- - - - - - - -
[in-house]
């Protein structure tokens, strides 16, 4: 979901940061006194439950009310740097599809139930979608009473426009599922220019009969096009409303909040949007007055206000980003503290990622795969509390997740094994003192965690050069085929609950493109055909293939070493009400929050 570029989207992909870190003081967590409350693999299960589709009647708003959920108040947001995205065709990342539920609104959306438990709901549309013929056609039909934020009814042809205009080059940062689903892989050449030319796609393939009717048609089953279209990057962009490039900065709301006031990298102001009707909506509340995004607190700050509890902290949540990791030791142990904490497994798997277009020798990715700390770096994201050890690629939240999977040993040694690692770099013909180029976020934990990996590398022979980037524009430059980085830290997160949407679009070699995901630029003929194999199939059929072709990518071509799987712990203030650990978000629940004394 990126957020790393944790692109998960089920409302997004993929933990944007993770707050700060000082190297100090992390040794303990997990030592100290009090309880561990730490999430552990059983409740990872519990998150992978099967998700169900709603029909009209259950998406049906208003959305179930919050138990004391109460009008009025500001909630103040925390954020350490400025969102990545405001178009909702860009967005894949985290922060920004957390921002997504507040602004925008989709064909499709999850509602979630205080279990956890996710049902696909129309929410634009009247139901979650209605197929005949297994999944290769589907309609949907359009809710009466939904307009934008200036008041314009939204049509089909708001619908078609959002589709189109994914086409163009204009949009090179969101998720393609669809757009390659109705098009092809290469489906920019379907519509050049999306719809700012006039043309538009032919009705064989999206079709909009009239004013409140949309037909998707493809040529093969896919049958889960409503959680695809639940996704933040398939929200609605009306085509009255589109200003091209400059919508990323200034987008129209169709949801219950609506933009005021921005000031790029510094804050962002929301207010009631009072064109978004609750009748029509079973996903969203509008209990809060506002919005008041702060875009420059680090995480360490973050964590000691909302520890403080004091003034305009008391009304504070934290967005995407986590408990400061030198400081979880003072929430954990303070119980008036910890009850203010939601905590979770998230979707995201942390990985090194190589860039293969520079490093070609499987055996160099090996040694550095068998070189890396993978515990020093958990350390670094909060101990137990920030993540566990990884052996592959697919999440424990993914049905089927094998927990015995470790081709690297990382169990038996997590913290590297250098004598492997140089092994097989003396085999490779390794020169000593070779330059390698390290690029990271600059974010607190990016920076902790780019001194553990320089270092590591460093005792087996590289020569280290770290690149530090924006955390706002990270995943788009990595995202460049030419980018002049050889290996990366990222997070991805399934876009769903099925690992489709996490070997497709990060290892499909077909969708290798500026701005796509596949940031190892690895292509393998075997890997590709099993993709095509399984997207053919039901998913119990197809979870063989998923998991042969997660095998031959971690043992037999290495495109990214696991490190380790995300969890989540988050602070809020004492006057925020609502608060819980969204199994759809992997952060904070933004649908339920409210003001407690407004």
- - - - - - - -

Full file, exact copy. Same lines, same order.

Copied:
[in-house]
């Protein structure tokens, strides 16, 4: 979901940061006194439950009310740097599809139930979608009473426009599922220019009969096009409303909040949007007055206000980003503290990622795969509390997740094994003192965690050069085929609950493109055909293939070493009400929050 570029989207992909870190003081967590409350693999299960589709009647708003959920108040947001995205065709990342539920609104959306438990709901549309013929056609039909934020009814042809205009080059940062689903892989050449030319796609393939009717048609089953279209990057962009490039900065709301006031990298102001009707909506509340995004607190700050509890902290949540990791030791142990904490497994798997277009020798990715700390770096994201050890690629939240999977040993040694690692770099013909180029976020934990990996590398022979980037524009430059980085830290997160949407679009070699995901630029003929194999199939059929072709990518071509799987712990203030650990978000629940004394 990126957020790393944790692109998960089920409302997004993929933990944007993770707050700060000082190297100090992390040794303990997990030592100290009090309880561990730490999430552990059983409740990872519990998150992978099967998700169900709603029909009209259950998406049906208003959305179930919050138990004391109460009008009025500001909630103040925390954020350490400025969102990545405001178009909702860009967005894949985290922060920004957390921002997504507040602004925008989709064909499709999850509602979630205080279990956890996710049902696909129309929410634009009247139901979650209605197929005949297994999944290769589907309609949907359009809710009466939904307009934008200036008041314009939204049509089909708001619908078609959002589709189109994914086409163009204009949009090179969101998720393609669809757009390659109705098009092809290469489906920019379907519509050049999306719809700012006039043309538009032919009705064989999206079709909009009239004013409140949309037909998707493809040529093969896919049958889960409503959680695809639940996704933040398939929200609605009306085509009255589109200003091209400059919508990323200034987008129209169709949801219950609506933009005021921005000031790029510094804050962002929301207010009631009072064109978004609750009748029509079973996903969203509008209990809060506002919005008041702060875009420059680090995480360490973050964590000691909302520890403080004091003034305009008391009304504070934290967005995407986590408990400061030198400081979880003072929430954990303070119980008036910890009850203010939601905590979770998230979707995201942390990985090194190589860039293969520079490093070609499987055996160099090996040694550095068998070189890396993978515990020093958990350390670094909060101990137990920030993540566990990884052996592959697919999440424990993914049905089927094998927990015995470790081709690297990382169990038996997590913290590297250098004598492997140089092994097989003396085999490779390794020169000593070779330059390698390290690029990271600059974010607190990016920076902790780019001194553990320089270092590591460093005792087996590289020569280290770290690149530090924006955390706002990270995943788009990595995202460049030419980018002049050889290996990366990222997070991805399934876009769903099925690992489709996490070997497709990060290892499909077909969708290798500026701005796509596949940031190892690895292509393998075997890997590709099993993709095509399984997207053919039901998913119990197809979870063989998923998991042969997660095998031959971690043992037999290495495109990214696991490190380790995300969890989540988050602070809020004492006057925020609502608060819980969204199994759809992997952060904070933004649908339920409210003001407690407004």